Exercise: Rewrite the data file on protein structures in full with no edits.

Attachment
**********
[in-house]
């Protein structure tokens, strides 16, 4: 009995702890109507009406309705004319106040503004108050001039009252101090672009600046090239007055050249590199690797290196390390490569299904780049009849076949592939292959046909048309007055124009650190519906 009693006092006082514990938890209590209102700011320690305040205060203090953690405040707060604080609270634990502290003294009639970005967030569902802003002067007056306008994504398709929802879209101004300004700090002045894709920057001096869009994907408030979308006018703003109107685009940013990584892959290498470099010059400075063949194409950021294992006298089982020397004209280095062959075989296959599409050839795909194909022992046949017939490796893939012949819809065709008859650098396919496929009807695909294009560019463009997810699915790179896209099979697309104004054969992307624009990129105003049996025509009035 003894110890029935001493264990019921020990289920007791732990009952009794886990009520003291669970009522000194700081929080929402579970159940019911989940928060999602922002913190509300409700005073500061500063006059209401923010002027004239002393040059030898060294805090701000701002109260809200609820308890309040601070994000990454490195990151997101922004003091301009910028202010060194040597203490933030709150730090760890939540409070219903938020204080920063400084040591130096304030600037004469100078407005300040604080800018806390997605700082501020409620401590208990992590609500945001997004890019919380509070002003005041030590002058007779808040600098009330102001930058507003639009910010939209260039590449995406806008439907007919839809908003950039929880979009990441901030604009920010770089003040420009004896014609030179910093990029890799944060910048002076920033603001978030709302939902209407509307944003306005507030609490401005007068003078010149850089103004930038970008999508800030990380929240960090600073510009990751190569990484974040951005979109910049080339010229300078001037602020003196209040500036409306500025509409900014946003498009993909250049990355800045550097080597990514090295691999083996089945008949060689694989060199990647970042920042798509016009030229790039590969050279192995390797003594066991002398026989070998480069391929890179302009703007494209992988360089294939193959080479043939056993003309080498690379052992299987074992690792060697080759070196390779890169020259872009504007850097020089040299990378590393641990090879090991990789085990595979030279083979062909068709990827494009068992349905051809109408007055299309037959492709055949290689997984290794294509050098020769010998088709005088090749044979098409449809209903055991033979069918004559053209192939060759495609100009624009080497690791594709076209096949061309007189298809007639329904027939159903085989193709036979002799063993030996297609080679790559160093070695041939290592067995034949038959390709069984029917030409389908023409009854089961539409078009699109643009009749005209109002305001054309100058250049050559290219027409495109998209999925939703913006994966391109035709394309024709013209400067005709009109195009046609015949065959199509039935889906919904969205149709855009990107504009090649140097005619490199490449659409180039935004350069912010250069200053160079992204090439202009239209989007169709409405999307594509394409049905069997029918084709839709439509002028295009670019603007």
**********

[in-house]
């Protein structure tokens, strides 16, 4: 009995702890109507009406309705004319106040503004108050001039009252101090672009600046090239007055050249590199690797290196390390490569299904780049009849076949592939292959046909048309007055124009650190519906 009693006092006082514990938890209590209102700011320690305040205060203090953690405040707060604080609270634990502290003294009639970005967030569902802003002067007056306008994504398709929802879209101004300004700090002045894709920057001096869009994907408030979308006018703003109107685009940013990584892959290498470099010059400075063949194409950021294992006298089982020397004209280095062959075989296959599409050839795909194909022992046949017939490796893939012949819809065709008859650098396919496929009807695909294009560019463009997810699915790179896209099979697309104004054969992307624009990129105003049996025509009035 003894110890029935001493264990019921020990289920007791732990009952009794886990009520003291669970009522000194700081929080929402579970159940019911989940928060999602922002913190509300409700005073500061500063006059209401923010002027004239002393040059030898060294805090701000701002109260809200609820308890309040601070994000990454490195990151997101922004003091301009910028202010060194040597203490933030709150730090760890939540409070219903938020204080920063400084040591130096304030600037004469100078407005300040604080800018806390997605700082501020409620401590208990992590609500945001997004890019919380509070002003005041030590002058007779808040600098009330102001930058507003639009910010939209260039590449995406806008439907007919839809908003950039929880979009990441901030604009920010770089003040420009004896014609030179910093990029890799944060910048002076920033603001978030709302939902209407509307944003306005507030609490401005007068003078010149850089103004930038970008999508800030990380929240960090600073510009990751190569990484974040951005979109910049080339010229300078001037602020003196209040500036409306500025509409900014946003498009993909250049990355800045550097080597990514090295691999083996089945008949060689694989060199990647970042920042798509016009030229790039590969050279192995390797003594066991002398026989070998480069391929890179302009703007494209992988360089294939193959080479043939056993003309080498690379052992299987074992690792060697080759070196390779890169020259872009504007850097020089040299990378590393641990090879090991990789085990595979030279083979062909068709990827494009068992349905051809109408007055299309037959492709055949290689997984290794294509050098020769010998088709005088090749044979098409449809209903055991033979069918004559053209192939060759495609100009624009080497690791594709076209096949061309007189298809007639329904027939159903085989193709036979002799063993030996297609080679790559160093070695041939290592067995034949038959390709069984029917030409389908023409009854089961539409078009699109643009009749005209109002305001054309100058250049050559290219027409495109998209999925939703913006994966391109035709394309024709013209400067005709009109195009046609015949065959199509039935889906919904969205149709855009990107504009090649140097005619490199490449659409180039935004350069912010250069200053160079992204090439202009239209989007169709409405999307594509394409049905069997029918084709839709439509002028295009670019603007």